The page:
Amelia Barber is the fearless leader of junior research group Fungal Informatics. Her overarching research interest is understanding how environmental fungi cause human disease in the absence of direct evolutionary selection. As part of this, she is interested in understanding how environmental fungi acquire antifungal resistance, how ecological interactions shape human pathogenicity in these organisms, and the relationship between closely related pathogenic and non-pathogenic species.
She earned her doctorate from the University of Utah studying host-pathogen interactions during E. coli infection before switching to the wonderful world of fungi. During her postdoctoral training at the Leibniz Institute for Natural Product Research and Infection Biology – Hans Knöll Institute and University of Würzburg, she investigated the impact of azoles fungicides on the ecology and population structure Aspergillus fumigatus and the comparative and population genomics of pathogenic Aspergillus and Candida species.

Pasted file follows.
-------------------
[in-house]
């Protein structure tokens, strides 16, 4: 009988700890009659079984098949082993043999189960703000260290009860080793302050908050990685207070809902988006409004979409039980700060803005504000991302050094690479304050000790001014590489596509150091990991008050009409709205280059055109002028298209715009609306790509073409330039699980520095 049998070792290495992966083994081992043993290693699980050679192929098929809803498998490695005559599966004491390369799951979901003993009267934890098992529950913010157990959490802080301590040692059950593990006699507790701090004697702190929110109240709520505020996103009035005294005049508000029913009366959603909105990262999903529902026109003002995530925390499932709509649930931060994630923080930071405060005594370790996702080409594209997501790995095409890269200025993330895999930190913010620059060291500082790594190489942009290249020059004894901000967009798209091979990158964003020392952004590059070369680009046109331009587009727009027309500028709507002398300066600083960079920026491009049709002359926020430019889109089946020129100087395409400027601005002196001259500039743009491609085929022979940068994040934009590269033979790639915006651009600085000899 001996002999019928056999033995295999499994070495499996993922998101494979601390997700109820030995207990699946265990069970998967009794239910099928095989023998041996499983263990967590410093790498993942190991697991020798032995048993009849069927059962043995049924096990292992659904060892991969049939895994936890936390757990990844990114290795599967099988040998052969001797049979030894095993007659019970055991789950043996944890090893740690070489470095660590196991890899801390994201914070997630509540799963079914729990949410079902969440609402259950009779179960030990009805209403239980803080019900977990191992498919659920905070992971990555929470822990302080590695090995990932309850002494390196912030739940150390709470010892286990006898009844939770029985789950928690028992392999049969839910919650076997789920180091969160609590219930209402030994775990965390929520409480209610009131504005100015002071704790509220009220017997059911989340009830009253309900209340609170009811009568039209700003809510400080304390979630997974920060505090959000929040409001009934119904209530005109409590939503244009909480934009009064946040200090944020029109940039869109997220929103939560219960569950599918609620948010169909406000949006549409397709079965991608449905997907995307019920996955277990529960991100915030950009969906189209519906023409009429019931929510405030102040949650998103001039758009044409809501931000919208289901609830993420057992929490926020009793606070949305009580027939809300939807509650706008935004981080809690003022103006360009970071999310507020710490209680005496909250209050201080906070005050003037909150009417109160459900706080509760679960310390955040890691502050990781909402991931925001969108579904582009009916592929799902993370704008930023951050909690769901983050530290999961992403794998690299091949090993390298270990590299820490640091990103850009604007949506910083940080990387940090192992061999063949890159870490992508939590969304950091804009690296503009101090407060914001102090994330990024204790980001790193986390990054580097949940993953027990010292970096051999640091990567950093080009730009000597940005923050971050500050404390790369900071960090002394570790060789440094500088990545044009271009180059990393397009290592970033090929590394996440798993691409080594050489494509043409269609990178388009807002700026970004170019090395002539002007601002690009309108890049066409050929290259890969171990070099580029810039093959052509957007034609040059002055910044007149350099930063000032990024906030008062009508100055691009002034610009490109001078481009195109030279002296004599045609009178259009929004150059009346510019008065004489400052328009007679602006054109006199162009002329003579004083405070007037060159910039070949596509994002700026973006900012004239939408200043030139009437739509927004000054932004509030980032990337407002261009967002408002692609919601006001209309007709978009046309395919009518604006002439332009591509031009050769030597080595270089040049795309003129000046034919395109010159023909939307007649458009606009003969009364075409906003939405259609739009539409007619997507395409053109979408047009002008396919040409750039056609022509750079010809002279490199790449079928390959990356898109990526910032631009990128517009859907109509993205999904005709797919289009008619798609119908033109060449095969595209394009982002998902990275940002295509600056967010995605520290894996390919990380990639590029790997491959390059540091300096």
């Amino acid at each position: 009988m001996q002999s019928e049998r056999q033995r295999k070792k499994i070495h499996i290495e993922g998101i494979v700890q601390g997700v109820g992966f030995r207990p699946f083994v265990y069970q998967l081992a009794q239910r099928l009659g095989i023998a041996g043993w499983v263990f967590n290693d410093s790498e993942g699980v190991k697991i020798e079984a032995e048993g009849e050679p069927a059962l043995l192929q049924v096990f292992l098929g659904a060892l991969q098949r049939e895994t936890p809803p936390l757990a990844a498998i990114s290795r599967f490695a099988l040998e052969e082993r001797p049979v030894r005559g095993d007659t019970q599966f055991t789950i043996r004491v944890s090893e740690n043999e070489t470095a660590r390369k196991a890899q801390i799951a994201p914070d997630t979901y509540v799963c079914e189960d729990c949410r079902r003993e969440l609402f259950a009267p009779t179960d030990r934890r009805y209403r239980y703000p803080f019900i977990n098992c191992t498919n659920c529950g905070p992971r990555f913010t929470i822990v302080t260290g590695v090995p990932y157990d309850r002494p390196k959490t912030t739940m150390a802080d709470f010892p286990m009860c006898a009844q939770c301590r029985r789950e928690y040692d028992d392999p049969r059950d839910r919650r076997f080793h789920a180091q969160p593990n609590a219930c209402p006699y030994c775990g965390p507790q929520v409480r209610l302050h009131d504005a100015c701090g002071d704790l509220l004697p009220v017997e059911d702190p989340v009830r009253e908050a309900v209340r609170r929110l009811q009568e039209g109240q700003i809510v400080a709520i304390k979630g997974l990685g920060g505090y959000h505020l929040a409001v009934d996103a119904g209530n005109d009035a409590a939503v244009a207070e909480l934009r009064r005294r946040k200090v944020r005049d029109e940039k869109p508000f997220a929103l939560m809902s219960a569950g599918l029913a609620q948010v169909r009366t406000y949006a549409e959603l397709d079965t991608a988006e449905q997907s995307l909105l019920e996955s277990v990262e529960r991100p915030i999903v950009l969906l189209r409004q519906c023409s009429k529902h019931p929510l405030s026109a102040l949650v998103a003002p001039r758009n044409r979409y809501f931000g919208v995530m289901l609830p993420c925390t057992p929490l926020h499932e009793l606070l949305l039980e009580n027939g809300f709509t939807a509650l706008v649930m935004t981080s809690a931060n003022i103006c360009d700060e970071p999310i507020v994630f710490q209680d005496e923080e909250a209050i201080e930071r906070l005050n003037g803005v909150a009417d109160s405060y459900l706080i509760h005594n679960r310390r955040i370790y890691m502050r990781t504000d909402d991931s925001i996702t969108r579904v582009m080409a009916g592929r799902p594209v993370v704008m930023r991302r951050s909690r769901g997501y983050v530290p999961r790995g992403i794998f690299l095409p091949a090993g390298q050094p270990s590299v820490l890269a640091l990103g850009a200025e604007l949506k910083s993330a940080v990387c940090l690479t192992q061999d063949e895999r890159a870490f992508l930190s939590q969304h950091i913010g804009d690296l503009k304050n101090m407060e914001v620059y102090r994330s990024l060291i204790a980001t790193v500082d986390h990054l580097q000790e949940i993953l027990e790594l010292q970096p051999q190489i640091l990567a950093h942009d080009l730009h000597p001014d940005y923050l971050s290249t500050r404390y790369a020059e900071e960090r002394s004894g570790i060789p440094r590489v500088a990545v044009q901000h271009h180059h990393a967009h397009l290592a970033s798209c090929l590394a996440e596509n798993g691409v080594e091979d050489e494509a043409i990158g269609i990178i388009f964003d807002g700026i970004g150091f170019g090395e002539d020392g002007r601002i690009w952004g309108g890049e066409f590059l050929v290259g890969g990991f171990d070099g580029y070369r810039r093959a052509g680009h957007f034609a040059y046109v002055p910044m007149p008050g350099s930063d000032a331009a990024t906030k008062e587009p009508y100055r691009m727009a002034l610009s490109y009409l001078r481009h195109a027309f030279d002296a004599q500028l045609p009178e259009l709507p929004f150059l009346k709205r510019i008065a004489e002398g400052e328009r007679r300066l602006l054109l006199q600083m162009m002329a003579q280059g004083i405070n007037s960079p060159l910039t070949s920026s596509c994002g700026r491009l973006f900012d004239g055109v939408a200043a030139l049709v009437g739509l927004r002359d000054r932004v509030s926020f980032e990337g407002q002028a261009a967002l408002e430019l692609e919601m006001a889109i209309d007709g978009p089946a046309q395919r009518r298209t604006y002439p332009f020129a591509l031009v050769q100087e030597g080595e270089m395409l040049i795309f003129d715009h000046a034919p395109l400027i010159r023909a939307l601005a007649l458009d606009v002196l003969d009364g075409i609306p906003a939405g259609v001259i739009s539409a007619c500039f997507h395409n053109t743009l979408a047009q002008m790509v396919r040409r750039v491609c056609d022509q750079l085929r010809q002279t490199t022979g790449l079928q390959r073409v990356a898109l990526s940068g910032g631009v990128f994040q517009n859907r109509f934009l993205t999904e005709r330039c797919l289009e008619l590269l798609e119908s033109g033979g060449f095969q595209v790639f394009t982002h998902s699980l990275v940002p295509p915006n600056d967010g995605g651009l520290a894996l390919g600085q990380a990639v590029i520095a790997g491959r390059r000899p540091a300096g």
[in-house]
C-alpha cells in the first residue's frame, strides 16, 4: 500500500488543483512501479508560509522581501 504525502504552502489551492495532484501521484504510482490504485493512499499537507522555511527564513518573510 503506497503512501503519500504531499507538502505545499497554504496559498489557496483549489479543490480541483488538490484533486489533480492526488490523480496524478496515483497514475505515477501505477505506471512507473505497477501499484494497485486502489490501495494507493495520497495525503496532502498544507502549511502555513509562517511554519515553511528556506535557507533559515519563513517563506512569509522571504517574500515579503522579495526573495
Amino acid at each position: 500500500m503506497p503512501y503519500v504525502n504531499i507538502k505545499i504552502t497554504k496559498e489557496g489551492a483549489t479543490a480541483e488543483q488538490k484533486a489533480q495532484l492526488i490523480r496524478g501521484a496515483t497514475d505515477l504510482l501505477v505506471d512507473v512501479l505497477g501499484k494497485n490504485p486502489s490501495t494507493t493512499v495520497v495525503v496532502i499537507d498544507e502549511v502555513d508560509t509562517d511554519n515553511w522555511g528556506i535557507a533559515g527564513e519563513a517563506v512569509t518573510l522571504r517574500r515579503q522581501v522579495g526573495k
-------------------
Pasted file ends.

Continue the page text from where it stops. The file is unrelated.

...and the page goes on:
When not in the office, you can usually find her riding a bike around greater Thuringia. 🚲 🚲 🚲
PhD in Microbiology and Immunology, 2016
University of Utah
BS in Medical Microbiology & Immunology; Women's Studies, 2006
University of Wisconsin-Madison